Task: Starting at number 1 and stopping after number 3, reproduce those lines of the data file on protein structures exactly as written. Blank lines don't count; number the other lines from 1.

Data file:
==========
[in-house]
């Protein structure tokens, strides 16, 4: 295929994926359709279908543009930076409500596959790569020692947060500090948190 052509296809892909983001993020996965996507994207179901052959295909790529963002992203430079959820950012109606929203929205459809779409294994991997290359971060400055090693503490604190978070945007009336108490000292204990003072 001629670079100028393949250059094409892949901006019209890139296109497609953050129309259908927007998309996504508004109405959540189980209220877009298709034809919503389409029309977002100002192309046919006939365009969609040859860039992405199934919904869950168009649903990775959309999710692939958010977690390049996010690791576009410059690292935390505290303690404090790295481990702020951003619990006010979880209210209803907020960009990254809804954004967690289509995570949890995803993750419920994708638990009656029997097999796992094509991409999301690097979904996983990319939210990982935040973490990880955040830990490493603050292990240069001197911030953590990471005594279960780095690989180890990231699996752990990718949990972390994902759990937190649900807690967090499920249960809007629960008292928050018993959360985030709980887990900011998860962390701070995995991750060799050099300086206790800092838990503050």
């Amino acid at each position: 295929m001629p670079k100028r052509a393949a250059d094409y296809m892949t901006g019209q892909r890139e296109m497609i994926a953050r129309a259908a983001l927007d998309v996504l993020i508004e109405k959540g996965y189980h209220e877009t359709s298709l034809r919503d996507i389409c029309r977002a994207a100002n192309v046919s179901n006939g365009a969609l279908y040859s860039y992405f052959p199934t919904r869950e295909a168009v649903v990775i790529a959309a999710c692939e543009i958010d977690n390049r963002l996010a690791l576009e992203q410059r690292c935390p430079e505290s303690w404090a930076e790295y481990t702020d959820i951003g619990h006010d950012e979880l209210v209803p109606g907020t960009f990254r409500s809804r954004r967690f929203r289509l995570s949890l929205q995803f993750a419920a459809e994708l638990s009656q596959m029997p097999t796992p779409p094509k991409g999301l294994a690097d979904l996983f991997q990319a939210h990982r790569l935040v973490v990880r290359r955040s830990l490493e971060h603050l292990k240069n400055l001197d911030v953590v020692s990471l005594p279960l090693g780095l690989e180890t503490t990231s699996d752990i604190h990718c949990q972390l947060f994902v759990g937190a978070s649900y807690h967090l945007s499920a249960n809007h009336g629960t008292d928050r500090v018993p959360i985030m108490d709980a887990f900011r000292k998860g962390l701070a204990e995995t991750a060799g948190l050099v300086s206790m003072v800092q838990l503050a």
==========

[in-house]
């Protein structure tokens, strides 16, 4: 295929994926359709279908543009930076409500596959790569020692947060500090948190 052509296809892909983001993020996965996507994207179901052959295909790529963002992203430079959820950012109606929203929205459809779409294994991997290359971060400055090693503490604190978070945007009336108490000292204990003072 001629670079100028393949250059094409892949901006019209890139296109497609953050129309259908927007998309996504508004109405959540189980209220877009298709034809919503389409029309977002100002192309046919006939365009969609040859860039992405199934919904869950168009649903990775959309999710692939958010977690390049996010690791576009410059690292935390505290303690404090790295481990702020951003619990006010979880209210209803907020960009990254809804954004967690289509995570949890995803993750419920994708638990009656029997097999796992094509991409999301690097979904996983990319939210990982935040973490990880955040830990490493603050292990240069001197911030953590990471005594279960780095690989180890990231699996752990990718949990972390994902759990937190649900807690967090499920249960809007629960008292928050018993959360985030709980887990900011998860962390701070995995991750060799050099300086206790800092838990503050």
């Amino acid at each position: 295929m001629p670079k100028r052509a393949a250059d094409y296809m892949t901006g019209q892909r890139e296109m497609i994926a953050r129309a259908a983001l927007d998309v996504l993020i508004e109405k959540g996965y189980h209220e877009t359709s298709l034809r919503d996507i389409c029309r977002a994207a100002n192309v046919s179901n006939g365009a969609l279908y040859s860039y992405f052959p199934t919904r869950e295909a168009v649903v990775i790529a959309a999710c692939e543009i958010d977690n390049r963002l996010a690791l576009e992203q410059r690292c935390p430079e505290s303690w404090a930076e790295y481990t702020d959820i951003g619990h006010d950012e979880l209210v209803p109606g907020t960009f990254r409500s809804r954004r967690f929203r289509l995570s949890l929205q995803f993750a419920a459809e994708l638990s009656q596959m029997p097999t796992p779409p094509k991409g999301l294994a690097d979904l996983f991997q990319a939210h990982r790569l935040v973490v990880r290359r955040s830990l490493e971060h603050l292990k240069n400055l001197d911030v953590v020692s990471l005594p279960l090693g780095l690989e180890t503490t990231s699996d752990i604190h990718c949990q972390l947060f994902v759990g937190a978070s649900y807690h967090l945007s499920a249960n809007h009336g629960t008292d928050r500090v018993p959360i985030m108490d709980a887990f900011r000292k998860g962390l701070a204990e995995t991750a060799g948190l050099v300086s206790m003072v800092q838990l503050a």